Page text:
—From the mid-1980s, you were very active in an astonishing number of genres. Your own projects, of course, but also songs for music idols, J-Pop, animation songs, and incidental music. Does any film, TV, or animation music project stand out for you?
SAGISU Well, it is a difficult question. I had so much work to do. As I mentioned earlier, most studios had four sessions a day so I constantly traveled around various studios in Tokyo. My schedule was hectic, producing thirty pieces of music a month. So I really had no time to stop and reflect on a single project. I didn’t even have time to write invoices, or report on additional work to my music agency. Sometimes, I realized much later, “Oh, I didn’t get paid for that job!” I didn’t even have time to receive sample copies of the work I had done. I apologize, I really can’t think of any unforgettable or memorable projects.
On the other hand, I vividly remember everything about the studios where I did recordings, the participating musicians, and so on. It is because that’s really the only thing I did at the time (laughs). One thing I can say now is that even though I did so much work, I think the music is all really well done, if I say so myself. I can’t single out one piece as the best, but I am still proud of all of the work I did at that time.
—You’ve known ANNO Hideaki for many years, and the music you wrote for his works are a major part of your career in animation and tokusatsu music. How did you first encounter ANNO?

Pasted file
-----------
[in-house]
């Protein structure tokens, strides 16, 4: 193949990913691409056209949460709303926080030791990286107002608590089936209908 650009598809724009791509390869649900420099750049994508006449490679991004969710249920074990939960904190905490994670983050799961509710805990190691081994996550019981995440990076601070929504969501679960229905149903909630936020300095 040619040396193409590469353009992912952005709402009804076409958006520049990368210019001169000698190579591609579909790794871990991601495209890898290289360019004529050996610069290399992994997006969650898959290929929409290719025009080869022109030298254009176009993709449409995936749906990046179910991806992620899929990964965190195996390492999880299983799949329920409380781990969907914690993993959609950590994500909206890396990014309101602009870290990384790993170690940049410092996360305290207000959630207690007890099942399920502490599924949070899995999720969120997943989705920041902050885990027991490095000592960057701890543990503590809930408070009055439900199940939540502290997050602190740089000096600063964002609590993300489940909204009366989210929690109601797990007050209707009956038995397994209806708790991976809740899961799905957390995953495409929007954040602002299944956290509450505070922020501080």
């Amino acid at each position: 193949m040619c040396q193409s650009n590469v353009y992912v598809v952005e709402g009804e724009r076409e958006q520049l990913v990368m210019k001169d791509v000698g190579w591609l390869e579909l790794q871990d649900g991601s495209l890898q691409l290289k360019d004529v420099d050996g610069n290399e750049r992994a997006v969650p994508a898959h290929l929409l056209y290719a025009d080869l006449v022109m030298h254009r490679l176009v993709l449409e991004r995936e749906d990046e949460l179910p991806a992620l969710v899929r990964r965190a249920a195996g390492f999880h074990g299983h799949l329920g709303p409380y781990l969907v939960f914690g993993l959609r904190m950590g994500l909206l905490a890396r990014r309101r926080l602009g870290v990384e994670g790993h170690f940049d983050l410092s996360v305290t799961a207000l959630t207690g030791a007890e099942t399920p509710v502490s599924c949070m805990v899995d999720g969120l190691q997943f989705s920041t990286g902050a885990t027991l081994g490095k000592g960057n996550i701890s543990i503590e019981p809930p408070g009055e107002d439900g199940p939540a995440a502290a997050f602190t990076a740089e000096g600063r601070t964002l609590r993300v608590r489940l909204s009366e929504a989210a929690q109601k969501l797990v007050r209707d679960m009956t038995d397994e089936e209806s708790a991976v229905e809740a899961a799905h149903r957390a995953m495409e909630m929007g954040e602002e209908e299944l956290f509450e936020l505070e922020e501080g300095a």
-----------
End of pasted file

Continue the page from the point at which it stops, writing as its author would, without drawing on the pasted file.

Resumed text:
SAGISU I was in charge of music for the original video animation (OVA) Megazone 23 (1985; directed by ISHIGURO Noboru), and Director ANNO was an animator… oops, I’m always calling him Director out of habit (laughs). We worked on the same production, but of course we didn’t meet in person at the time. Our first true collaboration was NHK’s animation Fushigi no Umi no Nadia (Nadia: The Secret of Blue Water) (1990–1991). We were paired by FUJITA Junji, who was the director of King Records in charge of Mobile Suit Gundam III: Meguriai Sora (Mobile Suit Gundam III: Encounters in Space), which you mentioned earlier. FUJITA was also a producer in the early days of King Records’ Starchild label, which specialized in animation. He also established the media mix strategy for animation music. In a word, he greatly developed the animation music business by establishing methods of constantly providing events featuring animation songs, such as renewing the theme song for a single animation many times strategically, having voice actors sing insert songs in order to release them later, and creating related image songs and compilation albums one after another. After becoming independent from King Records, he established the animation Youmex label under Toshiba EMI (later named to EMI Music Japan), and I worked with him on Kimagure Orange Road (1987–1988) as I was in charge of its music. FUJITA and I did many interesting projects together. As Kimagure Orange Road was also a project by Toho Music Publishing (now Toho Music Corp.), I was asked to do the music for the next work that would involve Toho Music Publishing and Youmex. That was Fushigi no Umi no Nadia (Nadia: The Secret of Blue Water) directed by ANNO Hideaki. So meeting Director ANNO was the result of my earlier work, and the arrangements made by our colleagues.